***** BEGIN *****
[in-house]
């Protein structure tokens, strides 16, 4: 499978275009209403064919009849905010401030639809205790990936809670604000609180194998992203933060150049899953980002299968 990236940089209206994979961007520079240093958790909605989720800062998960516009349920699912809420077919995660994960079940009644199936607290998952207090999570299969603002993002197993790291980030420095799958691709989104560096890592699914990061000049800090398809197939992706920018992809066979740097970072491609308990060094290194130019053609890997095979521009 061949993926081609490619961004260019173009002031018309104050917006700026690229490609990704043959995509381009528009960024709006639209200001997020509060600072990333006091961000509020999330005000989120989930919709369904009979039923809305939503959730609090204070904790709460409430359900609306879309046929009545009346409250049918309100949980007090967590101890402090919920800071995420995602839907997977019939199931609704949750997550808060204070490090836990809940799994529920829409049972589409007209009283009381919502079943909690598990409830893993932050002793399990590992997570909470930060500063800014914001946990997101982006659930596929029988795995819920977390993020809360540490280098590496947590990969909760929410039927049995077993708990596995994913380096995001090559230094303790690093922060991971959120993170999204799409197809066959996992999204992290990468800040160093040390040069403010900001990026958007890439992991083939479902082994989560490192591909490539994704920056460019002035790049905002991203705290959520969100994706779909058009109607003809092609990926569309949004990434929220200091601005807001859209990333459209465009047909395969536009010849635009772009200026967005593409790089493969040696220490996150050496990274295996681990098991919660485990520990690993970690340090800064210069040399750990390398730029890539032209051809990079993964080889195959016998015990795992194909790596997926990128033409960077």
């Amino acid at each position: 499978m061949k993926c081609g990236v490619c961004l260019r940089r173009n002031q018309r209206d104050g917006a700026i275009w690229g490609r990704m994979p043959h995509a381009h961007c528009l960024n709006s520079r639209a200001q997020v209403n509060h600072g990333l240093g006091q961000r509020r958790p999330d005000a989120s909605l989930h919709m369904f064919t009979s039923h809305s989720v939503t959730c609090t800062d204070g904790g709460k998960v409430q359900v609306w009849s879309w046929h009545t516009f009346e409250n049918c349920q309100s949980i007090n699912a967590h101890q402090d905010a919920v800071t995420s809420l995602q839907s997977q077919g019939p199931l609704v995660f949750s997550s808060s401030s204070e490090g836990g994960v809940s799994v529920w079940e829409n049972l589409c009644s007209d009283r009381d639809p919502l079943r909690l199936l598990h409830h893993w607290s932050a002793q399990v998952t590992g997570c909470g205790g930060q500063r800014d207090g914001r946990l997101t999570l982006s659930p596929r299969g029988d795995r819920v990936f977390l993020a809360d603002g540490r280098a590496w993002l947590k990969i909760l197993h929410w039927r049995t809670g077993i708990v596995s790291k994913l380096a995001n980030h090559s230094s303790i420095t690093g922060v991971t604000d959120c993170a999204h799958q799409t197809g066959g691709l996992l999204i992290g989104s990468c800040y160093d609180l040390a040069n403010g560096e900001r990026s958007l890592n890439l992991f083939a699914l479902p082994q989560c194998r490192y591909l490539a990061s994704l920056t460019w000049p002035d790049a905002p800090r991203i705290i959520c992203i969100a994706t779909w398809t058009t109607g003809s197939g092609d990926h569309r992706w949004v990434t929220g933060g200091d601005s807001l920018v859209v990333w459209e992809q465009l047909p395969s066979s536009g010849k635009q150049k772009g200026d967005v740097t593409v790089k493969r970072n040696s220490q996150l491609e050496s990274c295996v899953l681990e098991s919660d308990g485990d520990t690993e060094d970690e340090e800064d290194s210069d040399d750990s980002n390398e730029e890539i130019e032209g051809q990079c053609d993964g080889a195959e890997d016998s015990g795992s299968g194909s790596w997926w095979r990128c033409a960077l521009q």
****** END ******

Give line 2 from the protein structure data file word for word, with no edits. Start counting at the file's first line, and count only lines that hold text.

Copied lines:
């Protein structure tokens, strides 16, 4: 499978275009209403064919009849905010401030639809205790990936809670604000609180194998992203933060150049899953980002299968 990236940089209206994979961007520079240093958790909605989720800062998960516009349920699912809420077919995660994960079940009644199936607290998952207090999570299969603002993002197993790291980030420095799958691709989104560096890592699914990061000049800090398809197939992706920018992809066979740097970072491609308990060094290194130019053609890997095979521009 061949993926081609490619961004260019173009002031018309104050917006700026690229490609990704043959995509381009528009960024709006639209200001997020509060600072990333006091961000509020999330005000989120989930919709369904009979039923809305939503959730609090204070904790709460409430359900609306879309046929009545009346409250049918309100949980007090967590101890402090919920800071995420995602839907997977019939199931609704949750997550808060204070490090836990809940799994529920829409049972589409007209009283009381919502079943909690598990409830893993932050002793399990590992997570909470930060500063800014914001946990997101982006659930596929029988795995819920977390993020809360540490280098590496947590990969909760929410039927049995077993708990596995994913380096995001090559230094303790690093922060991971959120993170999204799409197809066959996992999204992290990468800040160093040390040069403010900001990026958007890439992991083939479902082994989560490192591909490539994704920056460019002035790049905002991203705290959520969100994706779909058009109607003809092609990926569309949004990434929220200091601005807001859209990333459209465009047909395969536009010849635009772009200026967005593409790089493969040696220490996150050496990274295996681990098991919660485990520990690993970690340090800064210069040399750990390398730029890539032209051809990079993964080889195959016998015990795992194909790596997926990128033409960077």